Cleaning Chemicals Damaging Your Health

By: Bel Marra Health | Immune System | Friday, September 14, 2012 - 05:39 AM

health tipsA clean house is just a quick and easy spray or squeeze away according to advertisements. The problem is that while these products may be creating a shine, they could also be leaving something else behind…damage to your health.

Environmentalists say just like you inspect a piece of fruit before you buy it, you should inspect a product before you consider bringing it to the cash register. This means checking out the label for substances that could be harmful to your health. Studies show that contact with certain chemicals can impact your immune system, respiratory system, nervous system, endocrine system and your skin.

The Damage to Your Immune System

It may come as a surprise, but some common household products could cause health damage. Did you know that dish soap, air fresheners and toilet paper could be harmful? Certain types have phthalates in them. You can be exposed to phthalates through inhalation and through the skin. A study by Harvard Medical Health concluded that exposure to phthalates can lead to reduced sperm production in men. Overexposure to the chemical has been known to create skin and lung irritations.

Dish soap, air fresheners and toilet paper are used on a regular basis so you can see how constant exposure might pose a threat; however, you wouldn’t think spot removers and carpet cleaners that you don’t use on a daily basis would be a big problem. These products, along with dry-cleaning solutions have a chemical called perchlorethylene or Perc in them. Some research indicates that Perc can cause dizziness and loss of co-ordination. The state of California plans to ban dry-cleaning machines that use Perc by the year 2023.

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When people talk about household cleaning it is popular to joke “I don’t do windows”, but the risk associated with exposure to some window chemicals is no laughing matter. Both 2-Butoyethanol and Ammonia is chemical that can be found in window cleaners. They can cause throat irritation. 2-Butoyethanal which is also a substance found in some multi- purpose cleaners, is known to cause pulmonary problems. If inhaled on a regular basis Ammonia can lead to chronic bronchitis and asthma.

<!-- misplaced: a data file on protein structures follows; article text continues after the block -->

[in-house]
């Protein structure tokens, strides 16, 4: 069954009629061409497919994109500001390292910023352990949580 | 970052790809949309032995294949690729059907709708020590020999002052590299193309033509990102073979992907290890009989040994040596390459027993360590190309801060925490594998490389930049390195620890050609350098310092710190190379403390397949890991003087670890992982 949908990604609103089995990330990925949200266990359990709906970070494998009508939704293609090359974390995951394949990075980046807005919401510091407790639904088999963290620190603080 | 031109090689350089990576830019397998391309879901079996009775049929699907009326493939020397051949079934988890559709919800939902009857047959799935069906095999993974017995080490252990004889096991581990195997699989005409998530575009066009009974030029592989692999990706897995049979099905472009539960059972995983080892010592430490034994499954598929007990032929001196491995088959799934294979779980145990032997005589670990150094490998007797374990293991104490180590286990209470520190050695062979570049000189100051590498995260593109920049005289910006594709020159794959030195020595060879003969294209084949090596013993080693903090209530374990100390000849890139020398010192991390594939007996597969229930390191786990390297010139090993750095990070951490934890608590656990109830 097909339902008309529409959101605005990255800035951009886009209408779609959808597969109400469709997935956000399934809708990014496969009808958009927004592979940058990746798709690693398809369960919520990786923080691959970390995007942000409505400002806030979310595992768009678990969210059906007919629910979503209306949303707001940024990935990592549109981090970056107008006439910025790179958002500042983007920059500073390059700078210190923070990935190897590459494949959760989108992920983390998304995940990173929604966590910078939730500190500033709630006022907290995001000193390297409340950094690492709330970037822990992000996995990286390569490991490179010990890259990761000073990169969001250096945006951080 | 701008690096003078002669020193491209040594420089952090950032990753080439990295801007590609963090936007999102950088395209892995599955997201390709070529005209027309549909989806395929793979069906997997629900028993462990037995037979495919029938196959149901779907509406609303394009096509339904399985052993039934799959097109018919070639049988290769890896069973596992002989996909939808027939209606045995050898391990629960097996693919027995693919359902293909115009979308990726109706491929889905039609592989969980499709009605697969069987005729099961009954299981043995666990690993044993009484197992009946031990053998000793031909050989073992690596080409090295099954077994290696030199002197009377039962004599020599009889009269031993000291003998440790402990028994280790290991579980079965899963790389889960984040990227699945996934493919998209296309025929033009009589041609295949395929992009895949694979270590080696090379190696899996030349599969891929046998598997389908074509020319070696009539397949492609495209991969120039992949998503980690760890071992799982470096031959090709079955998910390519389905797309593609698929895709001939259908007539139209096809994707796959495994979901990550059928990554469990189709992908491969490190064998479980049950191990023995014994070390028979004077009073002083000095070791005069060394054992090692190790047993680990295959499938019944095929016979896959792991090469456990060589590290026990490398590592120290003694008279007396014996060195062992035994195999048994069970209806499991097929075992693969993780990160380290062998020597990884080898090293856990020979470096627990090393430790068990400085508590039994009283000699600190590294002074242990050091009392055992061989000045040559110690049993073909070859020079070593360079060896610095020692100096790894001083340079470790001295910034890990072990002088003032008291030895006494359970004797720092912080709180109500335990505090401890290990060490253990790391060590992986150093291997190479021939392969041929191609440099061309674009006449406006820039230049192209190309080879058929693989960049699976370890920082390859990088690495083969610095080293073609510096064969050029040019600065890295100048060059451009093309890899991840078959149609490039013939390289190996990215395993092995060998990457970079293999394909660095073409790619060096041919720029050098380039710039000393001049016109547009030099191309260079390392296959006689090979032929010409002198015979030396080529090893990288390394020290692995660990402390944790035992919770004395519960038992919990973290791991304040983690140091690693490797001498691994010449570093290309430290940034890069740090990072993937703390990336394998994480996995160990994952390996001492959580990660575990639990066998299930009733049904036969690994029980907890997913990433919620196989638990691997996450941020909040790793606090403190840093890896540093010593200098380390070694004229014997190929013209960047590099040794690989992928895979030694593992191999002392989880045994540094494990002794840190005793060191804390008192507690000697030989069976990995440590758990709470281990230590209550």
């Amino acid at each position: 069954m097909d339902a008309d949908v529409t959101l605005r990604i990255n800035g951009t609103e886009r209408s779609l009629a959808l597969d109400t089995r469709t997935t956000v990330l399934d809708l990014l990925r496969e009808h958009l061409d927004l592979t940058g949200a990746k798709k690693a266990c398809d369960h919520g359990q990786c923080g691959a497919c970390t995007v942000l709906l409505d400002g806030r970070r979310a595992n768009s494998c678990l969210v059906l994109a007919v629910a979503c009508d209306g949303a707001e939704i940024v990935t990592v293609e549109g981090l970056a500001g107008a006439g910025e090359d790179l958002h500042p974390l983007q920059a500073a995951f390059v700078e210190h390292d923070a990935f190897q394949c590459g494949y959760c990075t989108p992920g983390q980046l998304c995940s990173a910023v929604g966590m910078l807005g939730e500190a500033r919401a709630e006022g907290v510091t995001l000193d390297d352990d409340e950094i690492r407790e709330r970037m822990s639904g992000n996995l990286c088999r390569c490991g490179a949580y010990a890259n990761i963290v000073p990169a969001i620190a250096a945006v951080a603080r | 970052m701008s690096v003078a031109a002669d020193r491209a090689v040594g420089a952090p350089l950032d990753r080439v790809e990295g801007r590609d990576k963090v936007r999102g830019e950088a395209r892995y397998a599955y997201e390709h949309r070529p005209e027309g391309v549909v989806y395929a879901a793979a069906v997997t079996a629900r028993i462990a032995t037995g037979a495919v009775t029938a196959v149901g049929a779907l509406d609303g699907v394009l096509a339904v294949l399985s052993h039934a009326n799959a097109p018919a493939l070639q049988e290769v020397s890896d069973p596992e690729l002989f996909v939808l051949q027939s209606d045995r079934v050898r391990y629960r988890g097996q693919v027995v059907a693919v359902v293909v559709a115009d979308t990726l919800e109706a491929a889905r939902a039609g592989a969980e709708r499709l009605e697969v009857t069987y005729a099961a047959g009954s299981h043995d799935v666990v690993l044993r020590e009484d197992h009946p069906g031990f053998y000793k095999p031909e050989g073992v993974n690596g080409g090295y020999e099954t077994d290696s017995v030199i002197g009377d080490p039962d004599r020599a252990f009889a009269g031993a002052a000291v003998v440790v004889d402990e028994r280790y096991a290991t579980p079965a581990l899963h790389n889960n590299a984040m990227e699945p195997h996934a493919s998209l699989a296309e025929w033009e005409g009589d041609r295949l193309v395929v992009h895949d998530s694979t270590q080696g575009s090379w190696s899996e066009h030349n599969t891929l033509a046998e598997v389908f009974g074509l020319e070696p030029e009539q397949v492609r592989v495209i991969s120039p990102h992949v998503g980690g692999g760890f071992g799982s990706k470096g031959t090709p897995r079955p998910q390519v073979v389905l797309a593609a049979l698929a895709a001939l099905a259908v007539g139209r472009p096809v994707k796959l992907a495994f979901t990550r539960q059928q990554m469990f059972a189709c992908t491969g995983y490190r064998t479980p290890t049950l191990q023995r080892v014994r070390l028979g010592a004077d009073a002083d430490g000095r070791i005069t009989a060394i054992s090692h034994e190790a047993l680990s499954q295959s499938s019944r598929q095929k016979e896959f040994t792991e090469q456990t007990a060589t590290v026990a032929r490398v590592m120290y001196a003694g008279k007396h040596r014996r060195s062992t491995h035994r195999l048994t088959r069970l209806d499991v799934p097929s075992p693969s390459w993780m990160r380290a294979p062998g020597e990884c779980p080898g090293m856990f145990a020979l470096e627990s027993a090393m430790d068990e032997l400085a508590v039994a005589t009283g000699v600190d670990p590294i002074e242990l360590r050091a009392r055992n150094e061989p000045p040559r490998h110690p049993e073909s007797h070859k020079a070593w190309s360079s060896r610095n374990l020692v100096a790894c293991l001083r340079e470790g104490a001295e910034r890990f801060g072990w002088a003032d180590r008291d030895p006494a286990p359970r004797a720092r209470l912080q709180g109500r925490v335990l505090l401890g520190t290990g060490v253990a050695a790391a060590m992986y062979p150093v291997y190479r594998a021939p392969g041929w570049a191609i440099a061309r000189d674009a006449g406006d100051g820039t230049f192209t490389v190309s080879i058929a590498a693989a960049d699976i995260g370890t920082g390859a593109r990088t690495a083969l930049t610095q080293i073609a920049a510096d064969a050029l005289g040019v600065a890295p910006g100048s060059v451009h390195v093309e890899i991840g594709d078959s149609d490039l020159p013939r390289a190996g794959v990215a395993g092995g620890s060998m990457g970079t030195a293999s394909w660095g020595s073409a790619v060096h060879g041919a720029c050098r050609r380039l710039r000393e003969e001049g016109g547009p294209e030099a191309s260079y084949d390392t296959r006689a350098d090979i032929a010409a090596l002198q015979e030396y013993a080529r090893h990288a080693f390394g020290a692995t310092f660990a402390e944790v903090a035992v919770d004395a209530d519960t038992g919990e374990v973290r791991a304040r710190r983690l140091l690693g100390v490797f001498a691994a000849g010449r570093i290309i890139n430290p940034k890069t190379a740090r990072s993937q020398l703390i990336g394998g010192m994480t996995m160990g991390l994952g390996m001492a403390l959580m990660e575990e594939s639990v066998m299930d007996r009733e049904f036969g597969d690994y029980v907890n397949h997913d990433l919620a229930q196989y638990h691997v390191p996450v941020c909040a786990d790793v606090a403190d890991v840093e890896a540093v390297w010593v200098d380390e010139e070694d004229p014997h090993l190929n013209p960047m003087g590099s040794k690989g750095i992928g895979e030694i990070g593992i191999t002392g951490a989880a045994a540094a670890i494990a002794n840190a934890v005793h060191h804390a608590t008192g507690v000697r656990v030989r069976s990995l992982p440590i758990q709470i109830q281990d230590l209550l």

Studies have looked at the impact of chemical exposure from household products on the unborn child. Many, including a long term study by the University of Bristol discovered that exposure to the chemicals during pregnancy led to a weaker immune system and an increase in the child’s risk of getting asthma.

Chlorine is a household name. Your grandmother and great-grandmother likely used it to keep things clean. Today it can be found in scouring powders, toilet bowl cleaners, mildew removers and laundry whiteners; however, it can be a respiratory irritant and skin irritant. There is also some research that seems to indicate that it could be a thyroid disruptor.

Today many people have self-cleaning ovens, but those who don’t often use oven cleaners with sodium hydroxide in it. Sodium hydroxide can also be found in some brands of drain openers. It can be extremely corrosive. If it gets in your eyes or touches your skin it can cause severe burns.

Many of the chemicals mentioned above are regulated by the Environmental Protection Agency. The EPA states that the amounts used in a lot of products are acceptable, but environmental activists and some health advocates aren’t convinced. They say when it comes to household products and health tips the best advice they can give is do your research; check out the product thoroughly before using it, and always consider natural alternatives to exposing yourself to any potentially harmful substance.

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